First, paleontologists spread the word that modern birds are actually living dinosaurs. Then came the news from China that some dinosaurs and related reptiles long ago seemed to be marvelous four-winged creatures, seemingly on standby at some runway for takeoff in flight as early birds.
Now, Chinese scientists have made a detailed analysis of 11 four-winged fossil specimens that lived about 130 million years ago. They reported Thursday in the journal Science that the study provided the first “solid evidence” that some recently excavated primitive bird species had also adopted the four-wing body plan before they ditched the hind-limb feathers and continued alone with the presumably more efficient feathered forelimb wings.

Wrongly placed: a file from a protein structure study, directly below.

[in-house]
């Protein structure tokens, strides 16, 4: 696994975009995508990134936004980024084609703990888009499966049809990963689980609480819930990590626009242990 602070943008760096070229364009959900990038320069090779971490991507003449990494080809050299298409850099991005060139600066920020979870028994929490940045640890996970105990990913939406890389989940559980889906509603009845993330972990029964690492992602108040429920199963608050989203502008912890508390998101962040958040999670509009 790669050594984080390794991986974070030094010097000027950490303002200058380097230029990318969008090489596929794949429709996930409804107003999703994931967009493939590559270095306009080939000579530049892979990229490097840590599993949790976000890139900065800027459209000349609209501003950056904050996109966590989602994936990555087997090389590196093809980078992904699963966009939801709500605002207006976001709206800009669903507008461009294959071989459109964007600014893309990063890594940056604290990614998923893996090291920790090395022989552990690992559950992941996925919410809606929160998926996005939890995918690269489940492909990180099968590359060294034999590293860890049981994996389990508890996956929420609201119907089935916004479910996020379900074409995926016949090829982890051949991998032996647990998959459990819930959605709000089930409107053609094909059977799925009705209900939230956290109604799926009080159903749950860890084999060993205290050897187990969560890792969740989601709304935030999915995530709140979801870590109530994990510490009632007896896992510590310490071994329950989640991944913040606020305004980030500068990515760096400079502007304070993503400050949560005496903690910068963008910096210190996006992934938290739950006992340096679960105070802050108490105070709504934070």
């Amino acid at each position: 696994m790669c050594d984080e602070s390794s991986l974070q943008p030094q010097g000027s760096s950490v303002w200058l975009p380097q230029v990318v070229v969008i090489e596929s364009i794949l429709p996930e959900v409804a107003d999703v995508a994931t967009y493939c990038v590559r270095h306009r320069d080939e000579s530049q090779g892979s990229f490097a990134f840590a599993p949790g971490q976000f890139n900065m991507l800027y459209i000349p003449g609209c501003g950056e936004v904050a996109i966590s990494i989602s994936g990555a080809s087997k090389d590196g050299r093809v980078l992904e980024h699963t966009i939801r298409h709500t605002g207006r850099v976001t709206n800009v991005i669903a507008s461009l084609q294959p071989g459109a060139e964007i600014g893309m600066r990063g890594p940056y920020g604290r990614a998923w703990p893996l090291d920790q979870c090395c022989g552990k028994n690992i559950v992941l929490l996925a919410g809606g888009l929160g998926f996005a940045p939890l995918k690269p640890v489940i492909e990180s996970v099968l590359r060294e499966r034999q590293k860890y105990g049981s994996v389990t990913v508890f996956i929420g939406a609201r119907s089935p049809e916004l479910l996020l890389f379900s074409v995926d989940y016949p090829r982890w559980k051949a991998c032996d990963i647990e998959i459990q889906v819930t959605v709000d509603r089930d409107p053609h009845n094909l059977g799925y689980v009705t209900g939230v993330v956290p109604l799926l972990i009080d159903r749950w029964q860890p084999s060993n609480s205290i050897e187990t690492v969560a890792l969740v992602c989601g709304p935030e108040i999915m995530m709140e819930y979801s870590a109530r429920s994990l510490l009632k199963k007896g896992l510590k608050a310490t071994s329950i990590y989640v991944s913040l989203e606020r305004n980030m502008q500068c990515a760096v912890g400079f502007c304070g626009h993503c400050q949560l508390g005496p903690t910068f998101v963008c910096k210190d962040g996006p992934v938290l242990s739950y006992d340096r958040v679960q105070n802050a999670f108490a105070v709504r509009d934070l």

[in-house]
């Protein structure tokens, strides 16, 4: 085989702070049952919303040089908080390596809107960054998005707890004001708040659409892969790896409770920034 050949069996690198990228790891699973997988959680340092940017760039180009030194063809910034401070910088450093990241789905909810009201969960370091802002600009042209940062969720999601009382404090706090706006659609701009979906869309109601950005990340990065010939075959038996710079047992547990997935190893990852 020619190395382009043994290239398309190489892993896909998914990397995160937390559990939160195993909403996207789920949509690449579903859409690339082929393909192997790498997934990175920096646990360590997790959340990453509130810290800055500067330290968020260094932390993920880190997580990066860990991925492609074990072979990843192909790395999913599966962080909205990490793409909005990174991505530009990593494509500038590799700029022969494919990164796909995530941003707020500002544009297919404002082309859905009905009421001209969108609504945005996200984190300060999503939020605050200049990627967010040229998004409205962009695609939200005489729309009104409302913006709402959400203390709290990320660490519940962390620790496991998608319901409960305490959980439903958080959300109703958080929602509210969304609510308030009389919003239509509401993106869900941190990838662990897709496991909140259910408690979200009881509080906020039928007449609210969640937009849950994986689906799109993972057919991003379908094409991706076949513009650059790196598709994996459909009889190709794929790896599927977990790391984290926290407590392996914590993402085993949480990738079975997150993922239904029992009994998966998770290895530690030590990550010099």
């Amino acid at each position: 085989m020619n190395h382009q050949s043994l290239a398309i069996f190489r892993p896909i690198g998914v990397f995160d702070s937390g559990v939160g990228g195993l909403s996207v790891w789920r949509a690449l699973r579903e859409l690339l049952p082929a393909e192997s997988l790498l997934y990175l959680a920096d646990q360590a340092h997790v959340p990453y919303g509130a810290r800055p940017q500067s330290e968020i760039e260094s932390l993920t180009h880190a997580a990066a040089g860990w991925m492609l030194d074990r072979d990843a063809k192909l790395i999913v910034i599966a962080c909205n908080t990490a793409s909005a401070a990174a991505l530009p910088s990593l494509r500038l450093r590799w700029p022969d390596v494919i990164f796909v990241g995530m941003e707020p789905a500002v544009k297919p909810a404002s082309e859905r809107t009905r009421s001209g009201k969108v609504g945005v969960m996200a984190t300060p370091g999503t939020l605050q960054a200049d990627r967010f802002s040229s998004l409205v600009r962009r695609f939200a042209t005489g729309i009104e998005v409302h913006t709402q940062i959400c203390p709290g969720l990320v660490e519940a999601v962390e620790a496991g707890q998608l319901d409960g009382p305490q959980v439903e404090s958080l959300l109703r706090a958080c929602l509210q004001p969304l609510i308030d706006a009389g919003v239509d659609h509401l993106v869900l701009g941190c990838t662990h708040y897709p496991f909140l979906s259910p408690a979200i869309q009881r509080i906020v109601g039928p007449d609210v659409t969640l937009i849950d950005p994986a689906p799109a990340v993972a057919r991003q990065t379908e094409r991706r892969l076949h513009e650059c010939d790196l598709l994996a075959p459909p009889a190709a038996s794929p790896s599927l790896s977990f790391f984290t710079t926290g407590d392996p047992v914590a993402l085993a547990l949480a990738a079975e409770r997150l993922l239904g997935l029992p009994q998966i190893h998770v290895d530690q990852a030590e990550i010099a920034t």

This evolutionary transition in early birds, the Chinese paleontologists said, “may have played an important role in the evolution of flight.”
At the time, these “basal bird” species appeared to be replacing their hind-limb feathers with scales and developing more birdlike feet. The researchers suggested that the four-winged creatures were already getting ready to use their hind limbs for terrestrial locomotion, like the robin pursuing worms on a lawn or the disputatious crow strutting around an overturned trash can.